In particular, there is a unique opportunity to cement the advances in access to health care that represents a legacy you share as former vice president to President Obama. You can continue to expand the critical benefits you helped bring to Black and all communities of struggling workers during that administration by making Medicaid expansion a reality in this one. More than 600,000 uninsured Black people with incomes below the poverty line are among the 2.2 million adults who have no access to affordable health coverage, simply because they live in one of the 12 states that have refused to take up the Affordable Care Act’s Medicaid expansion. This has left many Black communities without any pathway to affordable health coverage, with deadly consequences. Medicaid expansion has narrowed racial disparities in both coverage and access to care and has saved lives in the states where it has been expanded, and has been shown to improve the financial well-being of families. However, many Black communities have experienced none of these gains solely because of the states in which they reside. Access to health care is a civil and human right and closing the Medicaid coverage gap is essential to remedying this racial health inequity. We ask that your administration express to Congress its commitment to closing the Medicaid coverage gap, ensuring federal action is taken to secure racially equitable access to health care for Black communities who have been shut out of their state’s Medicaid program.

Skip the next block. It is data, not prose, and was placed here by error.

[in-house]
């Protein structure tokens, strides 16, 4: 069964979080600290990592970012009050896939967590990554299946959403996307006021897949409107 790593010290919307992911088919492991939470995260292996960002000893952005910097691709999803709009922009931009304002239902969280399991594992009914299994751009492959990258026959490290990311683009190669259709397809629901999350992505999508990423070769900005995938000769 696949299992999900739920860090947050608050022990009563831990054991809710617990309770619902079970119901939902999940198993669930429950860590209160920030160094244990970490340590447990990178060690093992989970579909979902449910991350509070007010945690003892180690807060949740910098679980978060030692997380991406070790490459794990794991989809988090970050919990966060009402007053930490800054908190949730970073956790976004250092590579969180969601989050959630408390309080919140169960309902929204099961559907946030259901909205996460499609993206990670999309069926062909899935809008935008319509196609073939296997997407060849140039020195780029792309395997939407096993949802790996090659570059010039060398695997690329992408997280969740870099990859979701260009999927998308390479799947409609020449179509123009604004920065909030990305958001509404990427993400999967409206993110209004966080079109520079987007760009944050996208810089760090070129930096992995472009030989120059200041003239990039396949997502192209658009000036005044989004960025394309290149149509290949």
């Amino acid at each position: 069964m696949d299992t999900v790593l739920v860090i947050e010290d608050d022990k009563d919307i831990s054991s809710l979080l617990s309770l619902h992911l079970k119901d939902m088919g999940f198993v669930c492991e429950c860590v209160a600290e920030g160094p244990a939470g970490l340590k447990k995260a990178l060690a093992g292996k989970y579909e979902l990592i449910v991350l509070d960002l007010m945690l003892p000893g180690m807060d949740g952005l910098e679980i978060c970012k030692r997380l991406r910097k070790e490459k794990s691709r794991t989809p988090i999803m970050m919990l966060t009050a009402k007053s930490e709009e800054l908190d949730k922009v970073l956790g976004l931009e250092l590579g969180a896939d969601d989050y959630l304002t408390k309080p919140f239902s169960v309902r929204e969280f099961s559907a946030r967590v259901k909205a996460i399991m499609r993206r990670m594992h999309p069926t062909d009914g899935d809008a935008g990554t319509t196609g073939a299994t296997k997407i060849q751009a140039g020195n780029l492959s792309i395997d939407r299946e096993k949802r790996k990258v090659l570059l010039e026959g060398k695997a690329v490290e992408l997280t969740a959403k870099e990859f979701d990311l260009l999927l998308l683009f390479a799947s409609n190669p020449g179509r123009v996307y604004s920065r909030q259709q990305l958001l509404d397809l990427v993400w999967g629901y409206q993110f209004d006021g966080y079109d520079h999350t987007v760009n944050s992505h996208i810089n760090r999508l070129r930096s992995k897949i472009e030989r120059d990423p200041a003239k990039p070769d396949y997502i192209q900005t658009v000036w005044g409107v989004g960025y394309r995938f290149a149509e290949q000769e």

Further, decades of discrimination and institutional racism in almost every area of life have left many Black families vulnerable to poverty. Reducing poverty in Black communities helps promote economic stability and opportunity; reduces food and housing insecurity; and is associated with better health outcomes, less stress, and higher educational achievement. We do not have to tell this administration how important the expanded child tax credit (CTC) payments under the American Rescue Plan have been to American families. As you well know, the payments provided critically needed relief to millions of families with incredible results: 3.7 million children were pulled out of poverty, including 737,000 Black children, food insecurity fell by one-third, and 27 million previously excluded children, which includes approximately half of all Black children, gained access to the payments when the full benefit was expanded. Unfortunately, these gains for Black families were all but erased when the CTC payments stopped at the end of 2021, reversing the reduction in child poverty and plunging families back into economic insecurity. We ask for your continued leadership in promoting long-lasting economic security for Black children and families by leading Congress to restart and make permanent the monthly CTC payments to families.